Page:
Impeachment of Guatemalan Prosecutor Is Step towards Dictatorship

Threats from Executive Demonstrate Arrogance, Assumed Foreign Backing

Impeachment of Guatemalan prosecutor is step towards dictatorship. Threats from executive demonstrate arrogance, assumed foreign backing.

The Guatemalan executive branch's efforts to halt the ongoing investigations of the PGO were to be expected. (Flickr)

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The Guatemalan executive branch’s efforts to halt the ongoing investigations of the Prosecutor General’s Office (PGO) were to be expected. The PGO is unraveling irregularities from the first round of elections and illegalities committed in the registration of the Semilla Movement political party. This process stands in the way of Semilla and the executive taking full control of Congress.

Similarly, the request by the Inspector General’s Office for the impeachment of Prosecutor General Consuelo Porras is not surprising. The statements shared by President Bernardo Arévalo and Presidential Secretary Gerardo Guerrero threaten those who disagree with them and should be a red flag.

What is Guerrero referring to when he says this is one of several executive actions against “corrupt” agents who oppose the rule of law? Do Arévalo and Guerrero plan to file criminal actions against those citizens opposing and pointing out the corruption of the Supreme Electoral Tribunal? Do Arévalo and Guerrero intend to instill fear and silence everyone’s opinion? They appear to be pursuing a power grab through laws that will give them full control over all government agencies.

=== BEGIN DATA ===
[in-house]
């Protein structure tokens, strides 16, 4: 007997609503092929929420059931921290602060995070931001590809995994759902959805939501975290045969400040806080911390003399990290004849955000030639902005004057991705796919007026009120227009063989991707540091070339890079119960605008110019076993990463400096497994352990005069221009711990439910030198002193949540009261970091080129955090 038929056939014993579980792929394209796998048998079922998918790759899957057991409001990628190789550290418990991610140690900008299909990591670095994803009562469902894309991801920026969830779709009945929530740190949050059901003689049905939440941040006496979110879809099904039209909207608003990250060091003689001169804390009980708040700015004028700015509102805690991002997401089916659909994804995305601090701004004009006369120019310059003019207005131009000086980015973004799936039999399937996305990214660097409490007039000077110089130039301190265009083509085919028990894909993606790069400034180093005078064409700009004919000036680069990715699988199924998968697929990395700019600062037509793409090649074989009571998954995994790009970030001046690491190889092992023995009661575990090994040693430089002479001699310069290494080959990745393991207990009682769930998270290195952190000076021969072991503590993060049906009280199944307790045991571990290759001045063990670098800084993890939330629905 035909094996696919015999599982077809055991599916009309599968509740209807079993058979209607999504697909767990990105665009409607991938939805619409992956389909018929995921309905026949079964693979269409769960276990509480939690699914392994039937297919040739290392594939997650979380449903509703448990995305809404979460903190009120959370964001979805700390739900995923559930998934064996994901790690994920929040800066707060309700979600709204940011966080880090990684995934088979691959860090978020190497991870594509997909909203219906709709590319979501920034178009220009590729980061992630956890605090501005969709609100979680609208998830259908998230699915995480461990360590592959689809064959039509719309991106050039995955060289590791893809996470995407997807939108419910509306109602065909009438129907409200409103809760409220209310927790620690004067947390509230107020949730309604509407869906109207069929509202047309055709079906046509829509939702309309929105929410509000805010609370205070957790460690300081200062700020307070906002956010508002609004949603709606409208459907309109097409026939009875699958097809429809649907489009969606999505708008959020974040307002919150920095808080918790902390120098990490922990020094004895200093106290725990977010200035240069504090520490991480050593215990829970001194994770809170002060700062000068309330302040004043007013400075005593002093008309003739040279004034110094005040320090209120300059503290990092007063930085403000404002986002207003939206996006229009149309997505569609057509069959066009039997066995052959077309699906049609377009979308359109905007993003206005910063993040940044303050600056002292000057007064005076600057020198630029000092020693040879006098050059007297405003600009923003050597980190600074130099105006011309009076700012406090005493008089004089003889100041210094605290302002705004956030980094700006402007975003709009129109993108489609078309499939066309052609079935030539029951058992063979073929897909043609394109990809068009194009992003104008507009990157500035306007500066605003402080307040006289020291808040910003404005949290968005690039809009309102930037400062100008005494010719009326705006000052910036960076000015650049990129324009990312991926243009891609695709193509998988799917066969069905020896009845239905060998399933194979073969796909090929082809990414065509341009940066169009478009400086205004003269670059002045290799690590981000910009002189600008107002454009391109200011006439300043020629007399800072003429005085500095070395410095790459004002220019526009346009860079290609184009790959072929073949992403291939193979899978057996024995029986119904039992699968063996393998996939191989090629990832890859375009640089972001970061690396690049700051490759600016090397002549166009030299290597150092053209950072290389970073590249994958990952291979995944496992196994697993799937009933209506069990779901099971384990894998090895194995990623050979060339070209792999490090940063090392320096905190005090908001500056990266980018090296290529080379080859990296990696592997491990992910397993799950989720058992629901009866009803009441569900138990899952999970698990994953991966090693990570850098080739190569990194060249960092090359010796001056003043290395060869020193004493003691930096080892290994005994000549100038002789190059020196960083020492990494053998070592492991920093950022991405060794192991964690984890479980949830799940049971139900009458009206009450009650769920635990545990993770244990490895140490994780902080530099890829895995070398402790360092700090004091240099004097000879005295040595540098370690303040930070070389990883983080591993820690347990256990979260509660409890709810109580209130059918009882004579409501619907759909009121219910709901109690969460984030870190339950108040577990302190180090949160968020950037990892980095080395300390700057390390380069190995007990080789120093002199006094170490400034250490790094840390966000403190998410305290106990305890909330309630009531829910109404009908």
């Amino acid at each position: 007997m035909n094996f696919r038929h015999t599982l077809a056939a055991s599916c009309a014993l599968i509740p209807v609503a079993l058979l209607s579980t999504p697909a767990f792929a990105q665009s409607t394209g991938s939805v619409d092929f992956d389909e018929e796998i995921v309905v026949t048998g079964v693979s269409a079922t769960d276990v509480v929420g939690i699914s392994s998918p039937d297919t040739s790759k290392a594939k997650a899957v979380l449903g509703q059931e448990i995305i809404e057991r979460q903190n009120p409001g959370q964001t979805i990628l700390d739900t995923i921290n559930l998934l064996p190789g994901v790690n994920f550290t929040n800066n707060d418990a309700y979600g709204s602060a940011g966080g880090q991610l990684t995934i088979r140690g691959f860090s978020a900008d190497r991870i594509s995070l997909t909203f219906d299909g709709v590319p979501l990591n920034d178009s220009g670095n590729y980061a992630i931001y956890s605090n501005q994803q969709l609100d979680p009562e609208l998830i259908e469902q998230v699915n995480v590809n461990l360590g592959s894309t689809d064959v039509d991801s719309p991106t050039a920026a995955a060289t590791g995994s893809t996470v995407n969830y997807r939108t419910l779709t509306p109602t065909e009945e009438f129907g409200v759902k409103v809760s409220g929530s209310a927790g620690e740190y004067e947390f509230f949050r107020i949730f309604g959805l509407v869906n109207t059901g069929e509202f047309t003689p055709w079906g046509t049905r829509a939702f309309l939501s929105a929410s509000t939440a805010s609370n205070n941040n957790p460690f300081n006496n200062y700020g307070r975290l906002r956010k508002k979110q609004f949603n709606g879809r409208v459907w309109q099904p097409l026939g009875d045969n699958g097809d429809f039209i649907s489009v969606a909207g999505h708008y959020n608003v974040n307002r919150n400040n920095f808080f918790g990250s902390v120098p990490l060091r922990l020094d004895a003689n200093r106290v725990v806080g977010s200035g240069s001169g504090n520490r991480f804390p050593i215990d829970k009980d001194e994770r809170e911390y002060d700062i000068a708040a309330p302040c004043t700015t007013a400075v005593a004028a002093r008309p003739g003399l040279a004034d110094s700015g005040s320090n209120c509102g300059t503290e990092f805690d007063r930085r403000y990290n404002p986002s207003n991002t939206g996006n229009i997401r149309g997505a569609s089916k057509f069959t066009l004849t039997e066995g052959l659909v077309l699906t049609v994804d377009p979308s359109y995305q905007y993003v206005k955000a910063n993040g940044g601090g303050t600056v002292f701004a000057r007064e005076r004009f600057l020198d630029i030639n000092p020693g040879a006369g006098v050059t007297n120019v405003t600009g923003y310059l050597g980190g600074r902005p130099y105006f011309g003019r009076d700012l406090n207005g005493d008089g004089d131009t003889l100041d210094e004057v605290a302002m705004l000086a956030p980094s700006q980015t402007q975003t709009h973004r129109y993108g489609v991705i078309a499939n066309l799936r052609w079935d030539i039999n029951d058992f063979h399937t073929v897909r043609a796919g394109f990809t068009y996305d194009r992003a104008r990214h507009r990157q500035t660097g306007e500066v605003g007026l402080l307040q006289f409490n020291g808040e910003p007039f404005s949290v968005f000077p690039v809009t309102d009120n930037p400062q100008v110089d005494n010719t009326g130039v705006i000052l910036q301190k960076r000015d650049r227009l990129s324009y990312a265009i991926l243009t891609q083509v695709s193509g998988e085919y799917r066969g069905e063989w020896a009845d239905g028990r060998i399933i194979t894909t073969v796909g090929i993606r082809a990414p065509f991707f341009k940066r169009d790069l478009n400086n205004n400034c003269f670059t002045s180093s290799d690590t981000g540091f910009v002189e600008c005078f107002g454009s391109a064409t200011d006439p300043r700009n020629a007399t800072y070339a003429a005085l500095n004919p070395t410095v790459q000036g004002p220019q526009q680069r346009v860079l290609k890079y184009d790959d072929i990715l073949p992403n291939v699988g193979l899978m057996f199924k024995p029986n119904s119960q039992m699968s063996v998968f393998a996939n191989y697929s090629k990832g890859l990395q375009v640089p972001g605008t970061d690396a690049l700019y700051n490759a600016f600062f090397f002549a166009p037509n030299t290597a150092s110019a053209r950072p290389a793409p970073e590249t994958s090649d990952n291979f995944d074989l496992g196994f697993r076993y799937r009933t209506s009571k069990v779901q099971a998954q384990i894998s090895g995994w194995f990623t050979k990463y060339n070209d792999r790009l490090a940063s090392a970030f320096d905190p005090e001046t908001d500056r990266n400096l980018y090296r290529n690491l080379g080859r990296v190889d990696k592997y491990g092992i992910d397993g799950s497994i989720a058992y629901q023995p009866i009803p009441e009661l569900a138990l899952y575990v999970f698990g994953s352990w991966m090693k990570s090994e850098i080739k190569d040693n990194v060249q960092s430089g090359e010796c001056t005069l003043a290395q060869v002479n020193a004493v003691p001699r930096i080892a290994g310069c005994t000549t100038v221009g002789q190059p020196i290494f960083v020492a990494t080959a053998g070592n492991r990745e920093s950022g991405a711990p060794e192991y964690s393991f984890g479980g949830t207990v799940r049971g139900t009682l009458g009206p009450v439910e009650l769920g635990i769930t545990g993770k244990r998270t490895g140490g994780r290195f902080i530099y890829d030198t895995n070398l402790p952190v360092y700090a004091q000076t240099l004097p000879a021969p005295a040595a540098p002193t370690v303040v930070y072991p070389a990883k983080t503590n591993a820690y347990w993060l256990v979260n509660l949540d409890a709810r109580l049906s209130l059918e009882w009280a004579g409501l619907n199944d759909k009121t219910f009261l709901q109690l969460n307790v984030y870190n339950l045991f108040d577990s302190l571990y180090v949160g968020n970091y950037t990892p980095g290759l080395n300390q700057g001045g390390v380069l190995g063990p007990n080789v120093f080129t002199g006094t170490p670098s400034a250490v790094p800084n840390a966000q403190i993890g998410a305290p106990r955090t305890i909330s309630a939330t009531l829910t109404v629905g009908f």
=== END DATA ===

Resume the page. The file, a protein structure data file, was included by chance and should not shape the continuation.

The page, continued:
The executive seems to believe it cannot lose this battle for—even without supporting legal documentation—since it trusts that foreign allies will pressure the judges. Should this not work, the executive can blame the so-called pacto de corruptos for not allowing them to govern. The next step will be requesting Congress to authorize the executive to restrict constitutional guarantees to “guarantee the stability of the state institutions,” as stated by the Public Order Act.

Should it achieve its objective, the executive—under the pretext of saving the country from corruption—will carry out the duties of the three state branches. This means establishing a dictatorship like that of Venezuela, Bolivia, and Nicaragua.

Carlos Torrebiarte

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